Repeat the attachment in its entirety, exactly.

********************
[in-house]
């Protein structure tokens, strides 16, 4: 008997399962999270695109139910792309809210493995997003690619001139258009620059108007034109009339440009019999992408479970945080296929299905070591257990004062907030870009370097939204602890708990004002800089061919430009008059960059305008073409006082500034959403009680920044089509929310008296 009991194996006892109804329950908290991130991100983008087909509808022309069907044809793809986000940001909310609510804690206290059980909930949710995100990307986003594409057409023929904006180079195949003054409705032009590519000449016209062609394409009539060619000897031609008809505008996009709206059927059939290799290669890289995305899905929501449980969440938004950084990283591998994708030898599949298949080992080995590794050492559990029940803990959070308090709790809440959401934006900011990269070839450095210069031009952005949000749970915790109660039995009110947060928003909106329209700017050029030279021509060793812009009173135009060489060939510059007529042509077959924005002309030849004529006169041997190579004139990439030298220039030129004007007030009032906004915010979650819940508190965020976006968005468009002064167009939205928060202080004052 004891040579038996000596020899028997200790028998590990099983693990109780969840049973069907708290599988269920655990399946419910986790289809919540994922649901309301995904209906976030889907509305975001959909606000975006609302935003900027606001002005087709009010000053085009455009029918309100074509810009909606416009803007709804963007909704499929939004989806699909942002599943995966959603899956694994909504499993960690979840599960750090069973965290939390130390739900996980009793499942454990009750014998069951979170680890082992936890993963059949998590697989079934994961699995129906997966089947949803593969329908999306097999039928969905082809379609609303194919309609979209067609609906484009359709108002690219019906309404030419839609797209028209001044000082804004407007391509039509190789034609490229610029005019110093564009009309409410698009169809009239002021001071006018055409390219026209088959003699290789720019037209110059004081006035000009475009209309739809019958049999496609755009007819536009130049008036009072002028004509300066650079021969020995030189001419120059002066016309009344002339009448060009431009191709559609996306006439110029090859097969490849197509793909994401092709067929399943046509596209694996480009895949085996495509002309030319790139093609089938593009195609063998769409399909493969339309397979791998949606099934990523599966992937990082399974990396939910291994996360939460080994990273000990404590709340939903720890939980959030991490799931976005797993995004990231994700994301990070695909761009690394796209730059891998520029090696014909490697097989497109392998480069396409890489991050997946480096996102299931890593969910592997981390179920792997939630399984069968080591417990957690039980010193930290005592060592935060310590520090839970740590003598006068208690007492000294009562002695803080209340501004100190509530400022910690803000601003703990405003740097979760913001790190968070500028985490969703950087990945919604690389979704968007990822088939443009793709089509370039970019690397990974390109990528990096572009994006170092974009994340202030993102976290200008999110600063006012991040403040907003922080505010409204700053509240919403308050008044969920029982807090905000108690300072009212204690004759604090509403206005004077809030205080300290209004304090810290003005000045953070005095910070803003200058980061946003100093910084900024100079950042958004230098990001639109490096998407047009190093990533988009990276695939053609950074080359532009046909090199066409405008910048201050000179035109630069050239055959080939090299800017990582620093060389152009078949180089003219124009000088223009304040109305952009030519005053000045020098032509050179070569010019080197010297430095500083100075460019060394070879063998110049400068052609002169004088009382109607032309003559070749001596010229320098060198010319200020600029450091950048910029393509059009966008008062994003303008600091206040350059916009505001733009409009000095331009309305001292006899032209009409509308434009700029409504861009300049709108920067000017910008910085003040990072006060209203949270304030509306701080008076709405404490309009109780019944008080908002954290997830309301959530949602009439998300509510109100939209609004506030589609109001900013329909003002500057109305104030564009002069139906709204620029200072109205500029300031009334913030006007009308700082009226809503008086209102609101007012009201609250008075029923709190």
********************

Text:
[in-house]
């Protein structure tokens, strides 16, 4: 008997399962999270695109139910792309809210493995997003690619001139258009620059108007034109009339440009019999992408479970945080296929299905070591257990004062907030870009370097939204602890708990004002800089061919430009008059960059305008073409006082500034959403009680920044089509929310008296 009991194996006892109804329950908290991130991100983008087909509808022309069907044809793809986000940001909310609510804690206290059980909930949710995100990307986003594409057409023929904006180079195949003054409705032009590519000449016209062609394409009539060619000897031609008809505008996009709206059927059939290799290669890289995305899905929501449980969440938004950084990283591998994708030898599949298949080992080995590794050492559990029940803990959070308090709790809440959401934006900011990269070839450095210069031009952005949000749970915790109660039995009110947060928003909106329209700017050029030279021509060793812009009173135009060489060939510059007529042509077959924005002309030849004529006169041997190579004139990439030298220039030129004007007030009032906004915010979650819940508190965020976006968005468009002064167009939205928060202080004052 004891040579038996000596020899028997200790028998590990099983693990109780969840049973069907708290599988269920655990399946419910986790289809919540994922649901309301995904209906976030889907509305975001959909606000975006609302935003900027606001002005087709009010000053085009455009029918309100074509810009909606416009803007709804963007909704499929939004989806699909942002599943995966959603899956694994909504499993960690979840599960750090069973965290939390130390739900996980009793499942454990009750014998069951979170680890082992936890993963059949998590697989079934994961699995129906997966089947949803593969329908999306097999039928969905082809379609609303194919309609979209067609609906484009359709108002690219019906309404030419839609797209028209001044000082804004407007391509039509190789034609490229610029005019110093564009009309409410698009169809009239002021001071006018055409390219026209088959003699290789720019037209110059004081006035000009475009209309739809019958049999496609755009007819536009130049008036009072002028004509300066650079021969020995030189001419120059002066016309009344002339009448060009431009191709559609996306006439110029090859097969490849197509793909994401092709067929399943046509596209694996480009895949085996495509002309030319790139093609089938593009195609063998769409399909493969339309397979791998949606099934990523599966992937990082399974990396939910291994996360939460080994990273000990404590709340939903720890939980959030991490799931976005797993995004990231994700994301990070695909761009690394796209730059891998520029090696014909490697097989497109392998480069396409890489991050997946480096996102299931890593969910592997981390179920792997939630399984069968080591417990957690039980010193930290005592060592935060310590520090839970740590003598006068208690007492000294009562002695803080209340501004100190509530400022910690803000601003703990405003740097979760913001790190968070500028985490969703950087990945919604690389979704968007990822088939443009793709089509370039970019690397990974390109990528990096572009994006170092974009994340202030993102976290200008999110600063006012991040403040907003922080505010409204700053509240919403308050008044969920029982807090905000108690300072009212204690004759604090509403206005004077809030205080300290209004304090810290003005000045953070005095910070803003200058980061946003100093910084900024100079950042958004230098990001639109490096998407047009190093990533988009990276695939053609950074080359532009046909090199066409405008910048201050000179035109630069050239055959080939090299800017990582620093060389152009078949180089003219124009000088223009304040109305952009030519005053000045020098032509050179070569010019080197010297430095500083100075460019060394070879063998110049400068052609002169004088009382109607032309003559070749001596010229320098060198010319200020600029450091950048910029393509059009966008008062994003303008600091206040350059916009505001733009409009000095331009309305001292006899032209009409509308434009700029409504861009300049709108920067000017910008910085003040990072006060209203949270304030509306701080008076709405404490309009109780019944008080908002954290997830309301959530949602009439998300509510109100939209609004506030589609109001900013329909003002500057109305104030564009002069139906709204620029200072109205500029300031009334913030006007009308700082009226809503008086209102609101007012009201609250008075029923709190």